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Genetics Notes week 9

by: Becca Sehnert

Genetics Notes week 9 Bios 206

Becca Sehnert
GPA 3.9

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About this Document

These are notes covering material for the third test.
Dr. Christensen
Class Notes
Genetics, Biology
25 ?




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This 7 page Class Notes was uploaded by Becca Sehnert on Friday March 11, 2016. The Class Notes belongs to Bios 206 at University of Nebraska Lincoln taught by Dr. Christensen in Fall 2016. Since its upload, it has received 10 views. For similar materials see Genetics in Biological Sciences at University of Nebraska Lincoln.


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Date Created: 03/11/16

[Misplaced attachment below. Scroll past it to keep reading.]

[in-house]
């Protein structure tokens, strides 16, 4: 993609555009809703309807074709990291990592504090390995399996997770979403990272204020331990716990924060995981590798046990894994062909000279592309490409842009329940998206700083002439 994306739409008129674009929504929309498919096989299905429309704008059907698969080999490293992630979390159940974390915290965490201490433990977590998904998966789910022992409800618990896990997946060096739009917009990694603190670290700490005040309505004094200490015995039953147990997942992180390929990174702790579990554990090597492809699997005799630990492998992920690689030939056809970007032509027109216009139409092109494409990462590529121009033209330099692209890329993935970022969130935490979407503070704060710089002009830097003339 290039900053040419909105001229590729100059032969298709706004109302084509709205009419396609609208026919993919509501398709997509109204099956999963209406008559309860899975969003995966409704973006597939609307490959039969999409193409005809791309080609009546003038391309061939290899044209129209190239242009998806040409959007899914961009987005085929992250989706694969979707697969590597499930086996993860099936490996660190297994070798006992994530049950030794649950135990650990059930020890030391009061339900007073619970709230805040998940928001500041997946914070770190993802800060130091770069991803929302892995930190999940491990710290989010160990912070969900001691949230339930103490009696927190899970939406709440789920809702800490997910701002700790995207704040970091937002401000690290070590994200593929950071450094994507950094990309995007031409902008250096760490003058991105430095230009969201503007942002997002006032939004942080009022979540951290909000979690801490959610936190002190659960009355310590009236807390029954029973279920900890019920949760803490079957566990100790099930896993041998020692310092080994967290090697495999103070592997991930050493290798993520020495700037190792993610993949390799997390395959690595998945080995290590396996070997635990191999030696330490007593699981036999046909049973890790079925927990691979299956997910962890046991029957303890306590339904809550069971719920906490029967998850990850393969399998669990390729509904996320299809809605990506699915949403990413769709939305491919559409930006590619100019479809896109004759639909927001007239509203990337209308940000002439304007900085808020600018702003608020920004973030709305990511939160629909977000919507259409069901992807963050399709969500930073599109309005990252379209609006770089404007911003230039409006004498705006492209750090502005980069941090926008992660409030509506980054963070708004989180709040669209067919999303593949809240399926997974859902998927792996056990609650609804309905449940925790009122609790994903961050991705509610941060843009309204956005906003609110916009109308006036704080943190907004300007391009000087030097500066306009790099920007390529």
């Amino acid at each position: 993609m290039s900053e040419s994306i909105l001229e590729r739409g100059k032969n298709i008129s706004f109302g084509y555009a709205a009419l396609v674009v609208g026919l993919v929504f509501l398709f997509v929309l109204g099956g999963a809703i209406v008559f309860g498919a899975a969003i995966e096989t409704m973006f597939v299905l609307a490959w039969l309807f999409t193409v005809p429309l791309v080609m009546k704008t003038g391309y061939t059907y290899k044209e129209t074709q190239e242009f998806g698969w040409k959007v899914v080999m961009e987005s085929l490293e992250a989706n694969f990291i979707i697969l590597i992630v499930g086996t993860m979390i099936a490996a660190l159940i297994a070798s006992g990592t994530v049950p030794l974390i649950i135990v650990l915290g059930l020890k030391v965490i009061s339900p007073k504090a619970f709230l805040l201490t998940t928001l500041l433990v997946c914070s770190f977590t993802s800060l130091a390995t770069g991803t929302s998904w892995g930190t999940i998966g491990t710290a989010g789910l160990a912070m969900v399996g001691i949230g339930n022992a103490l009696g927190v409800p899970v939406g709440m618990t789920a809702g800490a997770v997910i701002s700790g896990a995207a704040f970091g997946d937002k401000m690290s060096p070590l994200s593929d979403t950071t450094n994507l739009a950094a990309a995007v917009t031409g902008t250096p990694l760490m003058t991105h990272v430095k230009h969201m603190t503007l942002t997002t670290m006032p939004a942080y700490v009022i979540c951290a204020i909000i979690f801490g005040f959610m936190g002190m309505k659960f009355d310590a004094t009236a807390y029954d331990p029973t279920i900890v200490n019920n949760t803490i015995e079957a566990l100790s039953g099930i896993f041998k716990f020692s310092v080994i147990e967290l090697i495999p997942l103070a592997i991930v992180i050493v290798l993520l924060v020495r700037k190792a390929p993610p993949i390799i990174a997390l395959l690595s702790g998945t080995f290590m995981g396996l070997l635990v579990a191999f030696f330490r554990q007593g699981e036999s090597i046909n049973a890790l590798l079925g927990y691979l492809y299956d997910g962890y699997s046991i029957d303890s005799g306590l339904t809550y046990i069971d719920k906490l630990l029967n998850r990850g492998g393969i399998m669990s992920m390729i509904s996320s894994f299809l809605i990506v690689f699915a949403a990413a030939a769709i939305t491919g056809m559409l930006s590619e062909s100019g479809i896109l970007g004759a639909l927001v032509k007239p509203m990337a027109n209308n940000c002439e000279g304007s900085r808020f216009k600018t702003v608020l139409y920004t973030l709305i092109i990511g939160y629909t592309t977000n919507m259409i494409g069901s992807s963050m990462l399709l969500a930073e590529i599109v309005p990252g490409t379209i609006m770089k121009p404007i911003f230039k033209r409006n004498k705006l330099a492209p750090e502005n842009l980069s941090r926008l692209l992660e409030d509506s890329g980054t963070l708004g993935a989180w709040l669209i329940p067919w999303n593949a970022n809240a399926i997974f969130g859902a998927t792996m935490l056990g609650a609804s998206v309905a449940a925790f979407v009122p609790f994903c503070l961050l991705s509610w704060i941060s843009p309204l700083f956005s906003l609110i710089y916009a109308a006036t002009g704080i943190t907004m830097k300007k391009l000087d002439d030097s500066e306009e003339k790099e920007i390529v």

BIOS 206 WEEK 9 MONDAY! Chap 17 Regulation of gene expression in eukaryotes  More complex in eukaryotes o DNA associated with histones and other proteins o Most mRNA must be spliced, capped, and polyadenylated prior to transport from nucleus o Transcription and translation are spatially distinct o Movement of RNA into cytoplasm after transcription o RNA stability o Modulation of mRNA translation as well as protein processing, modification, and degradation  Euk DNA is combined with histone and non-histone proteins to form chromatin o Chrom structure is continuously rearranged so transcription active genes are cycled to edge of chrom territories o Transcription factor(ies) are nuclear sites that have most of the active RNA polymerase and transcription regulatory molecules  Histone acetylation, catalyzed by histone acetyltransferases (HATs) is associated with increased transcription  Histones can be modified by phosphorylation and methylation o DNA methylation associated with decreased gene expression o Occurs mostly on cytosine of CpG doublets in DNA o Methylation often silences genes  Transcription regulation requires binding of many regulatory factors to specific DNA sequences (cis-acting sequences –on same chrom as gene it regulates) o Promoters –sequences that serve as recognition sites for transcription  Have 1+ core elements that bind to specific initiation proteins  Initiator (inr)  TATA box  TFIIB recognition element (BRE)  Downstream promoter elements (DPE)  Motif ten elements (MTE) o Enhancers –modular and contain several short DNA sequences increasing transcription rates (located on either side) o Silencers –cis-acting elemeents that repress the level of transcription initiation  Transcription factors have 2 functional domains o DNA-binding domain  Bind to specific DNA sequences  Helix-turn-helix (HTH)  Zinc finger  Basic leucine zipper (bZIP) o Trans-activating domain  Activates/represses transcription by binding to other transcription factors or RNA polymerase  Transcription of GAL genes in yeast  Upstream activator sequences UAS  DNA sensitive region o In vitro with DNAse hypersensitivity o Experiment done outside of cell  Gal80p attaches to Gal 4p What phenotype would you expect a gal80- null mutant to have? a. Inducible expression of GAL1 and GAL10; able to grow on galactose b. Constitutive expression of GAL1 and GAL10; unable to grow on galactose c. Constitutive expression of GAL1 and GAL10; able to grow on galactose d. Repressed expression of GAL1 and GAL10; unable to grow on galactose e. Repressed expression of GAL1 and GAL10; able to grow on galactose Gal80 is a repressor, and it stops transcription of RNApolymerase. Gal4 connects to UAS and turns expression of gene on and will be transcribed no matter what. Phenotype of Gal4 mutant –cell death if galactose is the only thing available. Cant do transcription. WEDNESDAY Posttransctriptional gene regulation occurs at all steps from RNA processing to protein modification  Removal of introns and splicing together of exons  Addition of a cap and poly-A tail  mRNA stability  Translation  (HIF1 and HIf1 (protein) made all the time unless molecular oxygen around, then its degraded. Why? If it doesn’t have oxygen, it wants a fast response. Protein is always there if it needs to be. This is a regulatory circuit, input and outputs. Post- translational degradation –fast response)  Alternative splicing can generate different iso-forms of mRNA o (Proteins differ -1 part same, second part different. Get spliced differently in thyroid and neuron cells.)  Number of proteins that cell and make (its proteome) is greater than the number of genes its genome 2 MORE POINTS ON SLIDE AND PIC o (Beedle won nobel prize for “one gene, one enzyme” –he was wrong)  Aprox. 2/3 of human genes undergo alternative splicing  Humans produce several  Dscam gene in Drosophila. 38,016 genes possible. (can splice any of XX genes. Expressed in nerve cells and each neuron is unique. Alternative splicing is modular.)  Sex lethal (Sxl) transformer (tra) and doublesex (dsx) genes are part of hierarchy of gene regulation for sex determination in Drosophila o (When sex lethal protein there, splices in certain way. Nonsense (splice variant) mutation to transcription of wrong sex proteins)  Sxl gene acts as switch that selects pathway of sexual development by controlling splicing of the dsx transcript in a female-specific fashion o (Tra controls dsx protein. When it isn’t there, makes different protein, specific to males. 2 different transcription factors cuz binds to different sequence.) o (Female puts certain protein in egg. When they cant do it, they develop as males and dosage compensation kills them (too many X expressed). Daughterless) (NVM about dosage compensation) Drosophila XX fertilized egg has constitutive mutant for sex-lethal. What phenotype do you predict? a. Fly will develop as a male b. Fly will develop as female c. Fly will be female, but no male offspring d. Fly will be female, but no female offspring e. Fly will have no mother Drosophila XY fertilized egg has constitutive mutant for sex-lethal. What phenotype do you predict? a. Fly will develop as a male b. Fly will develop as female c. Fly will be female, but no male offspring d. Fly will be female, but no female offspring e. Fly will have no mother RNA silencing controls gene expression in several ways  Short RNA olecules regulate gene expression in cytoplasm both by repressing translation and triggering mRNA degradation  Phenomena are known as RNA-induced  Dicer (Evolved as anti-viral response. Cells detect double strand RNA, and exploit it and DNA that transcribed it. Dicer chops it up. miRNA genes cleave them into precursor loop and into RITS that silence transcription. Some made on purpose, some made from viruses)  RNAi technology being developed as phamacuetical agent  Any disease cuased by overexpression of specific gene or normal expression of abnormal gene product could be attacked by therabpeutic RNAi  RNAi holds promis for molecular medicine, ie to disrupt viral gene expression Genomic DNA is stable: however, some gene regulation by DNA rearrangement exists  DNA (gene) amplification (when cell wants to make lots of one protein. IE in Drosophila protein to make egg shell hard.) (Tumor cells treated with competitive inhibitor. Makes more enzymes to fight against cancer cells. Methotrixate)  DNA rearrangements during developmental regulation o Creation of new gene from gene fragments o Switch in expression of gnees due to recombination o Loss of DNA sequences in somatic cells  B cells produce immunoglobins (antibodies) that bind to antigens o DNA rearrangements contribute to diversity of variable region o Human light-chain assembly o (Joined by somatic recombination, within same chromosome. Make gene with novel junction between 2 and 3. Alternative splicing happens and end product is variable due to where spliced. This is done to fight (antibodies) bacteria and the one that helps is selected for. Can be bad with frameshift mutation and lots of mutations here.) FRIDAY Special Topics I: Epigenetics  Genotype and phenotype didn’t always correspond  Epigenome means above the genome  DNA is not the only code o DNA = Genetic o Regulate epigenetics, so still at center o Nucleosome structure affects how DNA transcribed.  Chromatin = Epigenetics Intro  Epigenetic traig is stable, mitotically and meiotically heritable phenotype that results from changes in gene expression without alterations in DNA sequence  Epigenetics is the study of this  The Epigenome is a description of genome that includes DNA and all epigenetic stages  Code regulates o Developmental programs o Parent-of-origin imprinting o Transposable element activity o Centromere structure and function  Explains phenotypic variation o Transient responses to environmental cues o Heritable responses to environmental cues  ON gene expression o Alter expression (up or down)  Initiator  Maintainers  PICTURE o Independent of DNA sequence changes o Altered chromatin organization o Mitotically and/or meiotically heritable o Stable, but potentially revertsible  Modifier proteins Methylation  Major epigenetic mechanism is the reversible methylation of DNA  Methylation is associated In eukaryotes with silent genes  If you deaminate the 5-methylcytosine, it becomes thymine. This is a GT pairing, not a GC. Recognize this and take out the error.  CpG islands adjacent to expressed genes are unmethylated and available for transcription  Genes near methylated CpG islands are transcriptionally silenced  Most methylated DNA is found in reptetitive DNA of heterochromatin including centromere  X chromosomes in mammalian females are inactivated by converting them to heterochromatin (dosage compensation). This inactivated X must be inactivated in meiosis to pass on to progeny. Histone modification  Amino acids in N-terminal region of histones can be covalently modified by acetylation, methylation, and phosphorylation  K stands for lysine. Can acetylation by adding carboxcylic acid.  R stands for  Q stands for glutamine  Chemical modification of histones alters structure of chromatin  Acetylation by histone acetyltransferase (HAT) opens chrom structure, making genes available for transcription  Removal of acetyl groups by histone deacetylase (HDAC) closes configuration, silencing genes by making them unavailable  Complex patterns of histon modifications that change chromatin organization and gene expression is called the histone code.  Active –losely packed, methylation low Which of the following does NOT accurately complete this statement: An epigenetic trait ____. A. Cannot be passed from mother cell to daughter cell by mitosis B. Cannot be passed to next gen by meiosis C. Is change in DNA sequence D. Causes changes in genetic expression E. All are accurate Epigenetics and imprinting  Imprinted genes show expression of only the maternal allele or paternal allele (Mendel would have hated this, poor guy)  Differential methylation of CpG-rich regions in male vs. female gametes produces this effect  Prader willis symptoms  Methylated and imprinted genes remain transcriptionally silent  Many imprinted genes direct aspects of growth during prenatal development o In mice, genes on X chrom are expressed in placenta, but genes on paternal X chrom are silenced.  Pattern of imprinting must be reprogrammed every generation  During gamete formation, imprints are erased and reset o Reprogrammed differently in different sexes  If a gene is imprinted, there is probably some reason behind it that is beneficial  External or internal factors disturb epigenetic pattern of imprinting or expression of imprinted genes can have serious phenotypic effects Epigenetics and Cancer  Hypomethylation is property of all cancers examined to date o Hypomethylation reactivates genes, leading to unrestricted transcription of many genes including oncogenes o Some hypermethylation occurs, inactivating genes, including tumor-suppressor genes  Also genetic mutations  HAT and HDAC are linked to development of cancer o Reactivated stem cells can cause cancer And the environment  Famine in Netherlands had children with increased risk of obesity, diabetes, and coronary heart disease  F2 generation had abnormal patterns of weight gain and growth  Similar in mice  Can be passed down by father  Reduced protein diet fed to rats during pregnancy results in permanent changes in expression of progengy and further down